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June, 2019 - July, 2019


Three design students


Product design, graphic design, ergonomic analysis, writing.


In Diseño II 2019, we designed a product that will allow a user, who practices physiotherapy, to carry out her work more efficiently using a device that does not exist on the market. The steps to follow were those proposed by the iterative method of Design Thinking: empathize, define, ideate, prototype, and test.


It was proposed to develop a design in the workplace, contacting a professional and solving an interaction problem between the user and their workplace.


Gabriela is a physiotherapist who practices RPG and needs a new mechanism that facilitates the use of the inclination plank because she wants to make the most of the little time she spends with her patients and the plank is inconvenient for her to do so.



We began by interviewing our user, a physical therapist. She told us that physiotherapy is what she is passionate about because she can solve postural problems from therapy without the need for surgery or the help of any product.

The physiotherapy she performs is called Global Postural Reeducation (Reeducación Postural Global), shortened to the acronym R.P.G. The RPG is a manual therapy that consists of the evaluation, diagnosis, and treatment of postural alterations of the neuro-musculoskeletal system. It covers two large groups of problems of biomechanical origin: postural alterations and symptomatic (painful) pictures.

Image taken from the RPG Uruguay website.


The space where she practices her profession is made up of two rooms, wherein one she performs most of the therapy and the other is an office.


She exercises therapy using a stretcher and stretcher arms, benches, wedges, and a tilt table. In addition, she uses a grid where she takes a photo of the patient before starting physiotherapy to record the improvements through a photo. All the equipment was either ordered to be tailored to our user or purchased internationally since there is no national market that can supply her.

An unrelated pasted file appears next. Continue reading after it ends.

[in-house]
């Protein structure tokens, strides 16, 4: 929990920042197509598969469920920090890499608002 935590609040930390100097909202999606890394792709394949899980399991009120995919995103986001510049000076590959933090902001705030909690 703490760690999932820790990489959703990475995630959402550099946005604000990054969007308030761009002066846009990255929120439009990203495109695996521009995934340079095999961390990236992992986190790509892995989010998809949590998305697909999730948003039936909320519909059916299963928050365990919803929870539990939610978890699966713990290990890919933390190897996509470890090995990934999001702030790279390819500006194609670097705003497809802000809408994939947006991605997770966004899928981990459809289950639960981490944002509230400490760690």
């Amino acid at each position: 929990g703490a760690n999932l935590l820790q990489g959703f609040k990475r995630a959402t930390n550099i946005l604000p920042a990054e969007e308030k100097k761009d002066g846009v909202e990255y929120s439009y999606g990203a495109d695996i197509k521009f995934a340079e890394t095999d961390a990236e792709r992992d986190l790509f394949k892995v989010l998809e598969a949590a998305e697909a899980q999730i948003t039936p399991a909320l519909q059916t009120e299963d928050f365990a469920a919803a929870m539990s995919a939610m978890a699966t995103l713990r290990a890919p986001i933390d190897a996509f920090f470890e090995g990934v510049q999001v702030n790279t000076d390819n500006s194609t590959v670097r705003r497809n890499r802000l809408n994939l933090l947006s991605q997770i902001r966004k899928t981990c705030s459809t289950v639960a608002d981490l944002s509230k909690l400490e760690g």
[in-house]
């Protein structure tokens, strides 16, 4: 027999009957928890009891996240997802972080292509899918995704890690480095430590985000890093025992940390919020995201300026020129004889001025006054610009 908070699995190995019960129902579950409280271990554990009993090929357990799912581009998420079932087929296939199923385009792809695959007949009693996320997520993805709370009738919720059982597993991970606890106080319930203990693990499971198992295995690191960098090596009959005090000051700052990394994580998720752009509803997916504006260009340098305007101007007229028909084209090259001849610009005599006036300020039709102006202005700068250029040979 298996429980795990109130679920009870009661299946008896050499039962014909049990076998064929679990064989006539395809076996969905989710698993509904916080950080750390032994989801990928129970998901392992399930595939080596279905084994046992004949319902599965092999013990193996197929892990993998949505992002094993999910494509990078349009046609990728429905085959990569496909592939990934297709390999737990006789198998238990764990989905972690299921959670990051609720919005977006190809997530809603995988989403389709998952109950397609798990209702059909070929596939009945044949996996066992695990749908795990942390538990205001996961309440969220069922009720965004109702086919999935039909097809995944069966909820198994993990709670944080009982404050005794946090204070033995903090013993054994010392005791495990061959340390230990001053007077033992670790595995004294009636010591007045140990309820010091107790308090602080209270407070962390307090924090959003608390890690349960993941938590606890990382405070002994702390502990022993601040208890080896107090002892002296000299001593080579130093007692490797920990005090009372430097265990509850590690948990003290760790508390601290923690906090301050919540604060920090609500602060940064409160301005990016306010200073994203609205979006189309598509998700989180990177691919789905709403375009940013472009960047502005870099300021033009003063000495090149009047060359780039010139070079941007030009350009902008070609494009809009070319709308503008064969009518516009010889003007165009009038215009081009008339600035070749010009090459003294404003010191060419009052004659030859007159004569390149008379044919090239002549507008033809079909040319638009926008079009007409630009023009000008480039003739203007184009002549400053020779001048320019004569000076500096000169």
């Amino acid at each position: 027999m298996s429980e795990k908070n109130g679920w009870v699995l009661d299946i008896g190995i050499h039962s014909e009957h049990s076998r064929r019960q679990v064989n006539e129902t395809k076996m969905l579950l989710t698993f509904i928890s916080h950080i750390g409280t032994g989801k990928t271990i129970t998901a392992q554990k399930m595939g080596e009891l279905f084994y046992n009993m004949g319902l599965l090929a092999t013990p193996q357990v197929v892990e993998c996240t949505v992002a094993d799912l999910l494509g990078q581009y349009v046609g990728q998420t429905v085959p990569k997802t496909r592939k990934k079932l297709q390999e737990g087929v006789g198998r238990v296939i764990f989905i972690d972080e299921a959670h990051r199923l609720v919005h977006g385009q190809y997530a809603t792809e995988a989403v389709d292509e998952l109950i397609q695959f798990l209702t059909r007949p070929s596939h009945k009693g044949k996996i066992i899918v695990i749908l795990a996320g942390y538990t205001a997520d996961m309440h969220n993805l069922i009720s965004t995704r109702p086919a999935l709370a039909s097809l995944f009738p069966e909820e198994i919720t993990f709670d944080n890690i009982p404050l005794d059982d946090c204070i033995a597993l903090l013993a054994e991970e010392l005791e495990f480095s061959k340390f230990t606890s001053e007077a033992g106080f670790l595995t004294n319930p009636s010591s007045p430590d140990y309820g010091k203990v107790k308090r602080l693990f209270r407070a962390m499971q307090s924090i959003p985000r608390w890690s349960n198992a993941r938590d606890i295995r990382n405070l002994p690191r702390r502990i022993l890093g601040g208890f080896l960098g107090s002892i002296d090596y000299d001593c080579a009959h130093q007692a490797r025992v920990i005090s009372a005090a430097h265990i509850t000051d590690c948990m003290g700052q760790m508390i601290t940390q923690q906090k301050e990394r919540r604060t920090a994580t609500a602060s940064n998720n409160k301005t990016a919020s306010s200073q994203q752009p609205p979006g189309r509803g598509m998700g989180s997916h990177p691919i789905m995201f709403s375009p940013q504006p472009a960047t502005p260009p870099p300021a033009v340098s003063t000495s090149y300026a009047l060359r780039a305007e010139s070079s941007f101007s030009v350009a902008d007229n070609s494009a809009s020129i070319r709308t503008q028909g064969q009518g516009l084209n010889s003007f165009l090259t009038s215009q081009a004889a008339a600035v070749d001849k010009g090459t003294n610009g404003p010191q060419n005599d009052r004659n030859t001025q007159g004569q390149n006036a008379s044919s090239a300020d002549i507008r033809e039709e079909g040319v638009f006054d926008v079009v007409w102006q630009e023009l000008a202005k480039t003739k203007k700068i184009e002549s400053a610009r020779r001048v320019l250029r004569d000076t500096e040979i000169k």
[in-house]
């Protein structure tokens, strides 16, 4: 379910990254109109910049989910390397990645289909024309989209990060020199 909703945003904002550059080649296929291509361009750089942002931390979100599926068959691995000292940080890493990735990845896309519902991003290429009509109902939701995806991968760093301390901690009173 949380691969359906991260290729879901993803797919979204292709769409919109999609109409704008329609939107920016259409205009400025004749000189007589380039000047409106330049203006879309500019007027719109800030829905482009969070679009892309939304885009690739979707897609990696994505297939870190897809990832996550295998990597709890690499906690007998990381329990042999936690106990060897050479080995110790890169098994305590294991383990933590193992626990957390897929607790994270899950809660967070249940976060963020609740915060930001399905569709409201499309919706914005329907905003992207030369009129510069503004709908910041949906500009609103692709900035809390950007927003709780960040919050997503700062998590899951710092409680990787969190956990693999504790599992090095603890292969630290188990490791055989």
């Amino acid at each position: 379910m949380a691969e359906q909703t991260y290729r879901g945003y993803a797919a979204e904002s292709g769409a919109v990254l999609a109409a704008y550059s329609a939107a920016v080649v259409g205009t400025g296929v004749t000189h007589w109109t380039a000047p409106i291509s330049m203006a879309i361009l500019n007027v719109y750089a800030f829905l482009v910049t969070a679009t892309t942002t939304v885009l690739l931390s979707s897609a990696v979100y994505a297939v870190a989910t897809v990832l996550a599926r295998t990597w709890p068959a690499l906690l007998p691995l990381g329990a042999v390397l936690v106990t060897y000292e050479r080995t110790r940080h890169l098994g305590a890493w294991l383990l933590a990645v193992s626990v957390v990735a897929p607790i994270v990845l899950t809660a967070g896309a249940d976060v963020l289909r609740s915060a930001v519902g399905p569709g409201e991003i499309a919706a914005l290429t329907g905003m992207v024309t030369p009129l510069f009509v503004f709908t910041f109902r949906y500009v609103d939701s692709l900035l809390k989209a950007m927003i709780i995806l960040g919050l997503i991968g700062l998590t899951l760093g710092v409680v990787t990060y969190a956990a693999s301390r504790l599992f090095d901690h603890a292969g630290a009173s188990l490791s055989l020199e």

The way we used to define the problem was: The (user) needs (need) because (insight), where insight, according to Plattner, "is born by processing and synthesizing information and facing the problem to make connections and discover rational patterns."

The problem we chose was to devise a new mechanism for the inclination plank. Currently, there the plank is made of two laminated wooden boards (upholstered with pantazote on the upper one, and felt at the base of the lower one) joined by two hinges. To achieve the inclination, our user uses a wooden board, where she estimates the angle she needs. The objective of this product is to carry out an exercise commonly called "ballerina" (last image).


Gabriela is a physiotherapist who practices RPG and she needs a new mechanism that facilitates the use of the inclination plank because she wants to make the most of the little time she spends with her patients and the board is inconvenient for her to achieve it; she needs to solve it to help his patients improve their current conditions.